The Doric Boule connects ideas of local power and influence to a wider view of the world, creating a public meeting point in courtyard of the Marischal college - which is the headquarters of the Aberdeen city council - made from granites from around the world. This work refers to local culture and dialect, while remaining resolutely outward-facing in times of change. The Marischal college was chosen as the work relates to the idea of council and democracy. One of the stones used in the piece is actually the same granite that the building is made from called Kemnay Grey which was quarried just outside Aberdeen. The other six granites have been imported from around the world.
The works name comes from the ‘Boule’, which was an early form of council in Ancient Greece, a gathering of city elders that underpinned the birth of democracy, and the term Doric, which is a popular name for the north east Scots language, a term which is believed to come from the Doric speech of ancient Greece spoken in Doria, and associated with the country and peasantry.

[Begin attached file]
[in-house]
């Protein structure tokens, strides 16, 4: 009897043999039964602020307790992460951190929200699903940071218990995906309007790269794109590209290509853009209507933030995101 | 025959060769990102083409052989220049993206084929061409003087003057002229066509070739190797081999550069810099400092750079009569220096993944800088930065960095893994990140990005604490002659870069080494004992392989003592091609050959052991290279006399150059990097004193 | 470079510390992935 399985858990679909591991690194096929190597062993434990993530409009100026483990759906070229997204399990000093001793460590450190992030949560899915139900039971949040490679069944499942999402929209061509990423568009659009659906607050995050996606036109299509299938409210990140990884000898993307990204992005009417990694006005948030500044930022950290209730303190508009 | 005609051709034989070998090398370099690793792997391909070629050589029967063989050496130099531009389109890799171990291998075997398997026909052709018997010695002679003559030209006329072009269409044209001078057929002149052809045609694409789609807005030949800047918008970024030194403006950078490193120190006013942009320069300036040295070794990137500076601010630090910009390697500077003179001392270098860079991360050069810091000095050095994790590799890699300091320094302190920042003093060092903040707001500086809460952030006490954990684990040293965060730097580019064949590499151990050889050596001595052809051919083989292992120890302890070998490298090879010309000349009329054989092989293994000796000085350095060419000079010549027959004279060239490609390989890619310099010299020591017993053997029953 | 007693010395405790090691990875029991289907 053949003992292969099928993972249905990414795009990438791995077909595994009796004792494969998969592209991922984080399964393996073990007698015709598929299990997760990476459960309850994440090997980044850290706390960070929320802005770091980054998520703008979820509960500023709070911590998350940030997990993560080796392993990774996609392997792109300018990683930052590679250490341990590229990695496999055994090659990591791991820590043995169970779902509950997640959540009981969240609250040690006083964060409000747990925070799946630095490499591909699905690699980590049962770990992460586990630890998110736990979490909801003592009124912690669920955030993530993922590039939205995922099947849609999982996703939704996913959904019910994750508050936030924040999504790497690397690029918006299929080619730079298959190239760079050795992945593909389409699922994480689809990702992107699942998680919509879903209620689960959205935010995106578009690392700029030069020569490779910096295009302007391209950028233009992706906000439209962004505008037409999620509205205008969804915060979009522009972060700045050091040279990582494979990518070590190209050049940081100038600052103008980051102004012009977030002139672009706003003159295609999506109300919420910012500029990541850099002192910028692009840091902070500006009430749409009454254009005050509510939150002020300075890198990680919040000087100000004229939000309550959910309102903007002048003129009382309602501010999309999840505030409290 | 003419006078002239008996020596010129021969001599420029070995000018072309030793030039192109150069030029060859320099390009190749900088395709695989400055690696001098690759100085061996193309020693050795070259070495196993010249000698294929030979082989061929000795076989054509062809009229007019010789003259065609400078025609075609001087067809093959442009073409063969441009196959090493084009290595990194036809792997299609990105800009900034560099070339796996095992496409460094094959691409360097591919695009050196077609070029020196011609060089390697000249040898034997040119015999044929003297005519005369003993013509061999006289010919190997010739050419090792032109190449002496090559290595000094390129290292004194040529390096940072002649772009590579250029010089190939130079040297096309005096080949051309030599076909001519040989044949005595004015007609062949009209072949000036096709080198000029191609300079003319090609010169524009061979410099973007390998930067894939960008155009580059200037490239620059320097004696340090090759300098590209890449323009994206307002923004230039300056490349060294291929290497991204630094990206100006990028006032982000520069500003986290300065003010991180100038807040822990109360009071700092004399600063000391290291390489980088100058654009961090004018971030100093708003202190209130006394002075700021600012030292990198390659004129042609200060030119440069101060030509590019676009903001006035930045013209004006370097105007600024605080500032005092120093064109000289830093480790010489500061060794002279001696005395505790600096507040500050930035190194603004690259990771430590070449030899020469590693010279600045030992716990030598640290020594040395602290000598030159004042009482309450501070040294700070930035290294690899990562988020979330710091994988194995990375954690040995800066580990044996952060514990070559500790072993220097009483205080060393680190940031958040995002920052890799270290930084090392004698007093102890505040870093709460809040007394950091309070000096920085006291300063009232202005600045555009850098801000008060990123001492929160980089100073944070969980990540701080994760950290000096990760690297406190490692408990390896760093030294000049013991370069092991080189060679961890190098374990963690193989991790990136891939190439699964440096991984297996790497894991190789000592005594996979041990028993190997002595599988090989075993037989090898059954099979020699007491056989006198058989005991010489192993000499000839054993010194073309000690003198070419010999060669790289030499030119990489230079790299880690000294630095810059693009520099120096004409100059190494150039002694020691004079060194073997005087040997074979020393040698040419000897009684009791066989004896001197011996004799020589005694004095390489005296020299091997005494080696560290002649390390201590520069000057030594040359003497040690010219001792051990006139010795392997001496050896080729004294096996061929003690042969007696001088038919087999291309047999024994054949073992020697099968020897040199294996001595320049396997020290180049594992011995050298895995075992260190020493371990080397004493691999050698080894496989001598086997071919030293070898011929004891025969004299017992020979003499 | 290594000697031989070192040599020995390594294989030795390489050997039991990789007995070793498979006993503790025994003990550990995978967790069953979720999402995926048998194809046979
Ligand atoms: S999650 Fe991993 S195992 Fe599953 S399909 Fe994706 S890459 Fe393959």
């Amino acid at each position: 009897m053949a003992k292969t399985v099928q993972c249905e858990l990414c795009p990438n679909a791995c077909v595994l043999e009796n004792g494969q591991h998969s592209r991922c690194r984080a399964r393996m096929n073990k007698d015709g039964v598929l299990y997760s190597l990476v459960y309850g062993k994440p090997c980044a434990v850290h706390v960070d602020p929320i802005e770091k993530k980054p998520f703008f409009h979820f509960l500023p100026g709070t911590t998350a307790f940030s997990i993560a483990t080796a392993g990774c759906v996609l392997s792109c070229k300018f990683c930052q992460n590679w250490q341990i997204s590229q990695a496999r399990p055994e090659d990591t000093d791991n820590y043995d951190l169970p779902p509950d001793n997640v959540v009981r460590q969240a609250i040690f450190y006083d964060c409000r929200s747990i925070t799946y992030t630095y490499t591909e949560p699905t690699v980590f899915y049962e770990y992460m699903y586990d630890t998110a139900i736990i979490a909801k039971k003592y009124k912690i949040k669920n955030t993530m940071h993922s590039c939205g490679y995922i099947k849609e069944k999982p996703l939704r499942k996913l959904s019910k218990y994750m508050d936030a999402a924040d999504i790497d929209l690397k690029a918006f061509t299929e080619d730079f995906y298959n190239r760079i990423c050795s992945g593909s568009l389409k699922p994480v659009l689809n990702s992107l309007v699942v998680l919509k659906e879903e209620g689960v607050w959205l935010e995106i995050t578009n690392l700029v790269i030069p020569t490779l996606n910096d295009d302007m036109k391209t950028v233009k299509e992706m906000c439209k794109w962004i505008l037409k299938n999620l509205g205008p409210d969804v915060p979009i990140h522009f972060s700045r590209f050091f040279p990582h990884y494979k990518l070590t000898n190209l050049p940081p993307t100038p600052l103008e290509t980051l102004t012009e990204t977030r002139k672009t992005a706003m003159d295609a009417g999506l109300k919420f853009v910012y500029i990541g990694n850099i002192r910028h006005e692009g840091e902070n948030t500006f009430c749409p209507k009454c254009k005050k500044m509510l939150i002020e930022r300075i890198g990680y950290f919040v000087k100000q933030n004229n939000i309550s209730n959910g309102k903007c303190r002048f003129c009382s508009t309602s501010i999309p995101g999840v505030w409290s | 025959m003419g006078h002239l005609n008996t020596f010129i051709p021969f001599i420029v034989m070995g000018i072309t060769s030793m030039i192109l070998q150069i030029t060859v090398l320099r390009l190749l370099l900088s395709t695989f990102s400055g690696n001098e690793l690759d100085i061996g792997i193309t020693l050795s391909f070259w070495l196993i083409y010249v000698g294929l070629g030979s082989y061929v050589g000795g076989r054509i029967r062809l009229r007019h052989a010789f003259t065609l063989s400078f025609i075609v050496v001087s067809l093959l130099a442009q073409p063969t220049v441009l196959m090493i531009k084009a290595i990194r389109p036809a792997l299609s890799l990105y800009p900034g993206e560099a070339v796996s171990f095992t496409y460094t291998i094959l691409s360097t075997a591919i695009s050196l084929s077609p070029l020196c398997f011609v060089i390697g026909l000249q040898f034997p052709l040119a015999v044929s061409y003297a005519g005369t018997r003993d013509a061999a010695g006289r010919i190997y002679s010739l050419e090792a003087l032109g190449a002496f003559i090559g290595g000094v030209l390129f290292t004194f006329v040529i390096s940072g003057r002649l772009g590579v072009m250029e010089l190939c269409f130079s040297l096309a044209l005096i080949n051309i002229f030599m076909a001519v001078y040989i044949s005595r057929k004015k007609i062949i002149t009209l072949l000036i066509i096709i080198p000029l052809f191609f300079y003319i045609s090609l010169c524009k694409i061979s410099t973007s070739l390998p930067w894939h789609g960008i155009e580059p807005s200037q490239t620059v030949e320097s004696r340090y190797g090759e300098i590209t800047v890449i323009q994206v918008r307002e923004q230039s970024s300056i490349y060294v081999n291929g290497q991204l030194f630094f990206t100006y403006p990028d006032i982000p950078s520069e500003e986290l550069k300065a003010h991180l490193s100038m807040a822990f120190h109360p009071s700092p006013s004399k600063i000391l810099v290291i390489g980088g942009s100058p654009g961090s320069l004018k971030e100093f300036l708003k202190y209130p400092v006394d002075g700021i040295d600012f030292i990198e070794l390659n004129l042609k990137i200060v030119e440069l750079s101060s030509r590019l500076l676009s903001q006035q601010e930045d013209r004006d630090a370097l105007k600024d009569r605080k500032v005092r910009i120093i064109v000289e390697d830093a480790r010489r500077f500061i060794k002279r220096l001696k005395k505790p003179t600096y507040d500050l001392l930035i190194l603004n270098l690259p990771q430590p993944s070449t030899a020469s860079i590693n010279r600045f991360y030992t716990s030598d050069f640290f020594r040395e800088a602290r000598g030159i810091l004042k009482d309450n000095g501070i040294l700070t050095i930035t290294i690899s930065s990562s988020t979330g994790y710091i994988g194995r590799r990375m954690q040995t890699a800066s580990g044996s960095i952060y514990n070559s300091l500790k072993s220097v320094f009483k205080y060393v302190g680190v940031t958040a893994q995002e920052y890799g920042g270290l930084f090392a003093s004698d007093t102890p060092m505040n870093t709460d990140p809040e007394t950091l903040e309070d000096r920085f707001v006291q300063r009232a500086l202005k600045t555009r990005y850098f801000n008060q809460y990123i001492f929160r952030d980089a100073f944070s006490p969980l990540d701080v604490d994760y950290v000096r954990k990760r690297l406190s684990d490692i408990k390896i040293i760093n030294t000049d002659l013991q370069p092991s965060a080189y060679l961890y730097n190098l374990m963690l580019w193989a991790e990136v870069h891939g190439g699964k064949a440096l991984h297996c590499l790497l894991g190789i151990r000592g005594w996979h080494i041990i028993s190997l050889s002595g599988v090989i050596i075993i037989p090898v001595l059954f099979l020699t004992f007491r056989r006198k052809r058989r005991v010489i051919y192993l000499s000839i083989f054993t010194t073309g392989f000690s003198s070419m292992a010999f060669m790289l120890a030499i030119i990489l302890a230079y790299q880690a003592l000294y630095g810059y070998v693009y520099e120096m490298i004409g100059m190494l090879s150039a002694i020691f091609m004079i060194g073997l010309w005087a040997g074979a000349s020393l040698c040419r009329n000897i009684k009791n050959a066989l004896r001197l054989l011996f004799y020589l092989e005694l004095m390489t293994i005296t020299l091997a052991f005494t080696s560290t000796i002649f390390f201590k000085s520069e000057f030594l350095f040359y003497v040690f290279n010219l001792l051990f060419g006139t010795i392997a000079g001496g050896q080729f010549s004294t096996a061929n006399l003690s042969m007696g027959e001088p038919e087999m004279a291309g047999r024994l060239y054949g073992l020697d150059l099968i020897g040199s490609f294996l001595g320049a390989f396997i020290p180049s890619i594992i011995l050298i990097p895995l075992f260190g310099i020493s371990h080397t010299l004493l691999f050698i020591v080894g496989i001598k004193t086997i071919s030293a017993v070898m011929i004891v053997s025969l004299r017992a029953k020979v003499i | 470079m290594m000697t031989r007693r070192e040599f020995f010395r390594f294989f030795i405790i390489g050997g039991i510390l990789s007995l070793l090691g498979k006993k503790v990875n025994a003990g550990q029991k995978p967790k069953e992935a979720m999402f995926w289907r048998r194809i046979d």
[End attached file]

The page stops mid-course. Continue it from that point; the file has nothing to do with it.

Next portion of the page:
The idea behind the Doric Boule was to create a social setting where people can come, discuss the topic of the day or simply just hang out. Granite was chosen as it is a symbol of the city, but instead of only working with local granite, more exotic, colourful granites were also imported from around the world. The thought behind this was that if granite is a symbol of the city then the foreign granites would represent the people who have moved into Aberdeen from outside to help create the multicultural city we see today.
The initial inspiration came from a visit to the Seven Incorporated Trades of Aberdeen, which was a trade guild founded in 1587. Since the idea around the Seven Trades was to band together so as to have a stronger voice within the local community, the outcome became communal seating that would act as a meeting place for the people working and living in the area.